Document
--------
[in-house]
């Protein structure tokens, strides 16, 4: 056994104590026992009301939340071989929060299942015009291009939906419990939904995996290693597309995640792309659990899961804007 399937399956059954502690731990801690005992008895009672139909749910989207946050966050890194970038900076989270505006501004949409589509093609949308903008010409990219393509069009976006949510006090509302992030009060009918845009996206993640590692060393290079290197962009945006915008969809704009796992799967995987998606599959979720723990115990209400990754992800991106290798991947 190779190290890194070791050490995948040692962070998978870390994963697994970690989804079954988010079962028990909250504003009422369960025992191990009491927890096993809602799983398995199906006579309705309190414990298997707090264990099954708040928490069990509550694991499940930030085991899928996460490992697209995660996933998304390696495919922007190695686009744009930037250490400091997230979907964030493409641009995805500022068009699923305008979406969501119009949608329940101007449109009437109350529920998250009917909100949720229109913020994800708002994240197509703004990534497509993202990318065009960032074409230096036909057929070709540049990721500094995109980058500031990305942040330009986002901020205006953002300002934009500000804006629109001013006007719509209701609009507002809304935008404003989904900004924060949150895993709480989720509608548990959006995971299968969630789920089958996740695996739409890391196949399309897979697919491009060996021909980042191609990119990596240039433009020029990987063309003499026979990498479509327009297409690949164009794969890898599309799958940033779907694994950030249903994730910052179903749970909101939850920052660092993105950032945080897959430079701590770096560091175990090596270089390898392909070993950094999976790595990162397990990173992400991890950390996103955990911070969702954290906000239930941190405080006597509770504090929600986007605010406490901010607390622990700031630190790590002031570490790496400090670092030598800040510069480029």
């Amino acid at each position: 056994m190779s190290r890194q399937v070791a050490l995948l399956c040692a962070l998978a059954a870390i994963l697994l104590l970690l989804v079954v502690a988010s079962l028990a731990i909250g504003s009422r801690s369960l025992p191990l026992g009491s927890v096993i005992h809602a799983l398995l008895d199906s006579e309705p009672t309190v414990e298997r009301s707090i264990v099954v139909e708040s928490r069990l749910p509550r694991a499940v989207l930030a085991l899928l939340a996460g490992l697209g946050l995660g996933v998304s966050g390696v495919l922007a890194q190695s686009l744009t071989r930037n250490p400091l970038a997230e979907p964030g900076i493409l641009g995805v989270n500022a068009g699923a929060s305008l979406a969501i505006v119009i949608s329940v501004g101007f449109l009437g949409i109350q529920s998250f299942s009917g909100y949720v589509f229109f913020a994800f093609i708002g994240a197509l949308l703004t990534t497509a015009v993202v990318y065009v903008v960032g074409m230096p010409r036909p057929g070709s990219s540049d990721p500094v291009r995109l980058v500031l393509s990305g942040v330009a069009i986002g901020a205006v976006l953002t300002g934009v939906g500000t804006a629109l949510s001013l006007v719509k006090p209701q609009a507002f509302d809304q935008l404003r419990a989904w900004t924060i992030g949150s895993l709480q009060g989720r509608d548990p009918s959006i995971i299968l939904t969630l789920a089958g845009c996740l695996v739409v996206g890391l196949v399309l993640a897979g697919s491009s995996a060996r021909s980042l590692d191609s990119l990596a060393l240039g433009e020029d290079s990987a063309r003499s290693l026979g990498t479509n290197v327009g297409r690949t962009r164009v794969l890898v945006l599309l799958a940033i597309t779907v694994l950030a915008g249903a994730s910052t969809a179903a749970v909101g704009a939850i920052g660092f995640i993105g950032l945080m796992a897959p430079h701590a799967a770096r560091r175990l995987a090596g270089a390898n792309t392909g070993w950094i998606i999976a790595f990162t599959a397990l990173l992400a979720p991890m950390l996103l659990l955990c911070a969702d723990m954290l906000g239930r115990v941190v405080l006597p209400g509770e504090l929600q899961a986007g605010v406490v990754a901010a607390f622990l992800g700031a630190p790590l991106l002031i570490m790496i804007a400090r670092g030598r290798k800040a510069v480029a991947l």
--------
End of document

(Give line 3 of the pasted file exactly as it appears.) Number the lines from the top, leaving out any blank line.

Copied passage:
């Amino acid at each position: 056994m190779s190290r890194q399937v070791a050490l995948l399956c040692a962070l998978a059954a870390i994963l697994l104590l970690l989804v079954v502690a988010s079962l028990a731990i909250g504003s009422r801690s369960l025992p191990l026992g009491s927890v096993i005992h809602a799983l398995l008895d199906s006579e309705p009672t309190v414990e298997r009301s707090i264990v099954v139909e708040s928490r069990l749910p509550r694991a499940v989207l930030a085991l899928l939340a996460g490992l697209g946050l995660g996933v998304s966050g390696v495919l922007a890194q190695s686009l744009t071989r930037n250490p400091l970038a997230e979907p964030g900076i493409l641009g995805v989270n500022a068009g699923a929060s305008l979406a969501i505006v119009i949608s329940v501004g101007f449109l009437g949409i109350q529920s998250f299942s009917g909100y949720v589509f229109f913020a994800f093609i708002g994240a197509l949308l703004t990534t497509a015009v993202v990318y065009v903008v960032g074409m230096p010409r036909p057929g070709s990219s540049d990721p500094v291009r995109l980058v500031l393509s990305g942040v330009a069009i986002g901020a205006v976006l953002t300002g934009v939906g500000t804006a629109l949510s001013l006007v719509k006090p209701q609009a507002f509302d809304q935008l404003r419990a989904w900004t924060i992030g949150s895993l709480q009060g989720r509608d548990p009918s959006i995971i299968l939904t969630l789920a089958g845009c996740l695996v739409v996206g890391l196949v399309l993640a897979g697919s491009s995996a060996r021909s980042l590692d191609s990119l990596a060393l240039g433009e020029d290079s990987a063309r003499s290693l026979g990498t479509n290197v327009g297409r690949t962009r164009v794969l890898v945006l599309l799958a940033i597309t779907v694994l950030a915008g249903a994730s910052t969809a179903a749970v909101g704009a939850i920052g660092f995640i993105g950032l945080m796992a897959p430079h701590a799967a770096r560091r175990l995987a090596g270089a390898n792309t392909g070993w950094i998606i999976a790595f990162t599959a397990l990173l992400a979720p991890m950390l996103l659990l955990c911070a969702d723990m954290l906000g239930r115990v941190v405080l006597p209400g509770e504090l929600q899961a986007g605010v406490v990754a901010a607390f622990l992800g700031a630190p790590l991106l002031i570490m790496i804007a400090r670092g030598r290798k800040a510069v480029a991947l």